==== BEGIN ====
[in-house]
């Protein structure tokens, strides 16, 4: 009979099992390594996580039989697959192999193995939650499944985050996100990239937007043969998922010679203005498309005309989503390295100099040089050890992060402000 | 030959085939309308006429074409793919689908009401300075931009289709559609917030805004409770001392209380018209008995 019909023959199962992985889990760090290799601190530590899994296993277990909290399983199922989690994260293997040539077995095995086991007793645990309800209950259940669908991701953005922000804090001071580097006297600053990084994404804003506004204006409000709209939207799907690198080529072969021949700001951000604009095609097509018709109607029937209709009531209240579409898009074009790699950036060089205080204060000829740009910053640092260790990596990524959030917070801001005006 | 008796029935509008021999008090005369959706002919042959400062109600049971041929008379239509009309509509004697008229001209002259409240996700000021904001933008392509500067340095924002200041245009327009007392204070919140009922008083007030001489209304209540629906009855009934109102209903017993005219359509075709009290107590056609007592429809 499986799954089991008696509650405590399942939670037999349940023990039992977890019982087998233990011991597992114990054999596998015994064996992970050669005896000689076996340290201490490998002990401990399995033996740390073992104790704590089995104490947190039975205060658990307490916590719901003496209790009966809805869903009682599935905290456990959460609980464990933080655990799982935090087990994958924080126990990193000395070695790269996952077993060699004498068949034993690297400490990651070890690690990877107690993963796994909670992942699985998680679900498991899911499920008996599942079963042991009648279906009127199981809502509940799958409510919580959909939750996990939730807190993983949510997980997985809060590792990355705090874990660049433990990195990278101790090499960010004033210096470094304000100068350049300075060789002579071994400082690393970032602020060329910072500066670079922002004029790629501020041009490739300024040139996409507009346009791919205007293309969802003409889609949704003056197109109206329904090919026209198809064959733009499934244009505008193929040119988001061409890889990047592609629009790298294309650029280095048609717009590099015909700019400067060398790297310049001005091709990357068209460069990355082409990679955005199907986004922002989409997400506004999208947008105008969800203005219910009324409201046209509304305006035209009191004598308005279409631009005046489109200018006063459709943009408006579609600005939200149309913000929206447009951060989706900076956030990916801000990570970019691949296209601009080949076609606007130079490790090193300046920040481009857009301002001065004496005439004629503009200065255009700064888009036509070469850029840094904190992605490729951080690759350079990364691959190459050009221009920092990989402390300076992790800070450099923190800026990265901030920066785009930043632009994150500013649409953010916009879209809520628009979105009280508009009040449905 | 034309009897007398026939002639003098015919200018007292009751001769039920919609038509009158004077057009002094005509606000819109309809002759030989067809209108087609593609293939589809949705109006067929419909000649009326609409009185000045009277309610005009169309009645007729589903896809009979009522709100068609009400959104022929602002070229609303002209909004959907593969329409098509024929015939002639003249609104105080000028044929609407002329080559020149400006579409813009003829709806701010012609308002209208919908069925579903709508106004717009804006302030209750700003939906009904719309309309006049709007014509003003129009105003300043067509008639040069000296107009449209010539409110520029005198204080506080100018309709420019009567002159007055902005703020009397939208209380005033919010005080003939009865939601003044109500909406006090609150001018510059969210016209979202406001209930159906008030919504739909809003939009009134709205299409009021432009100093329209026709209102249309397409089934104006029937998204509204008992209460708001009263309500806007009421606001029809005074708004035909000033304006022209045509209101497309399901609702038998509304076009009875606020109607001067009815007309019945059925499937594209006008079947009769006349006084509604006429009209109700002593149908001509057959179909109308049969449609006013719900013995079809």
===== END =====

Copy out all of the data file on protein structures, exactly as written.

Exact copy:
[in-house]
């Protein structure tokens, strides 16, 4: 009979099992390594996580039989697959192999193995939650499944985050996100990239937007043969998922010679203005498309005309989503390295100099040089050890992060402000 | 030959085939309308006429074409793919689908009401300075931009289709559609917030805004409770001392209380018209008995 019909023959199962992985889990760090290799601190530590899994296993277990909290399983199922989690994260293997040539077995095995086991007793645990309800209950259940669908991701953005922000804090001071580097006297600053990084994404804003506004204006409000709209939207799907690198080529072969021949700001951000604009095609097509018709109607029937209709009531209240579409898009074009790699950036060089205080204060000829740009910053640092260790990596990524959030917070801001005006 | 008796029935509008021999008090005369959706002919042959400062109600049971041929008379239509009309509509004697008229001209002259409240996700000021904001933008392509500067340095924002200041245009327009007392204070919140009922008083007030001489209304209540629906009855009934109102209903017993005219359509075709009290107590056609007592429809 499986799954089991008696509650405590399942939670037999349940023990039992977890019982087998233990011991597992114990054999596998015994064996992970050669005896000689076996340290201490490998002990401990399995033996740390073992104790704590089995104490947190039975205060658990307490916590719901003496209790009966809805869903009682599935905290456990959460609980464990933080655990799982935090087990994958924080126990990193000395070695790269996952077993060699004498068949034993690297400490990651070890690690990877107690993963796994909670992942699985998680679900498991899911499920008996599942079963042991009648279906009127199981809502509940799958409510919580959909939750996990939730807190993983949510997980997985809060590792990355705090874990660049433990990195990278101790090499960010004033210096470094304000100068350049300075060789002579071994400082690393970032602020060329910072500066670079922002004029790629501020041009490739300024040139996409507009346009791919205007293309969802003409889609949704003056197109109206329904090919026209198809064959733009499934244009505008193929040119988001061409890889990047592609629009790298294309650029280095048609717009590099015909700019400067060398790297310049001005091709990357068209460069990355082409990679955005199907986004922002989409997400506004999208947008105008969800203005219910009324409201046209509304305006035209009191004598308005279409631009005046489109200018006063459709943009408006579609600005939200149309913000929206447009951060989706900076956030990916801000990570970019691949296209601009080949076609606007130079490790090193300046920040481009857009301002001065004496005439004629503009200065255009700064888009036509070469850029840094904190992605490729951080690759350079990364691959190459050009221009920092990989402390300076992790800070450099923190800026990265901030920066785009930043632009994150500013649409953010916009879209809520628009979105009280508009009040449905 | 034309009897007398026939002639003098015919200018007292009751001769039920919609038509009158004077057009002094005509606000819109309809002759030989067809209108087609593609293939589809949705109006067929419909000649009326609409009185000045009277309610005009169309009645007729589903896809009979009522709100068609009400959104022929602002070229609303002209909004959907593969329409098509024929015939002639003249609104105080000028044929609407002329080559020149400006579409813009003829709806701010012609308002209208919908069925579903709508106004717009804006302030209750700003939906009904719309309309006049709007014509003003129009105003300043067509008639040069000296107009449209010539409110520029005198204080506080100018309709420019009567002159007055902005703020009397939208209380005033919010005080003939009865939601003044109500909406006090609150001018510059969210016209979202406001209930159906008030919504739909809003939009009134709205299409009021432009100093329209026709209102249309397409089934104006029937998204509204008992209460708001009263309500806007009421606001029809005074708004035909000033304006022209045509209101497309399901609702038998509304076009009875606020109607001067009815007309019945059925499937594209006008079947009769006349006084509604006429009209109700002593149908001509057959179909109308049969449609006013719900013995079809």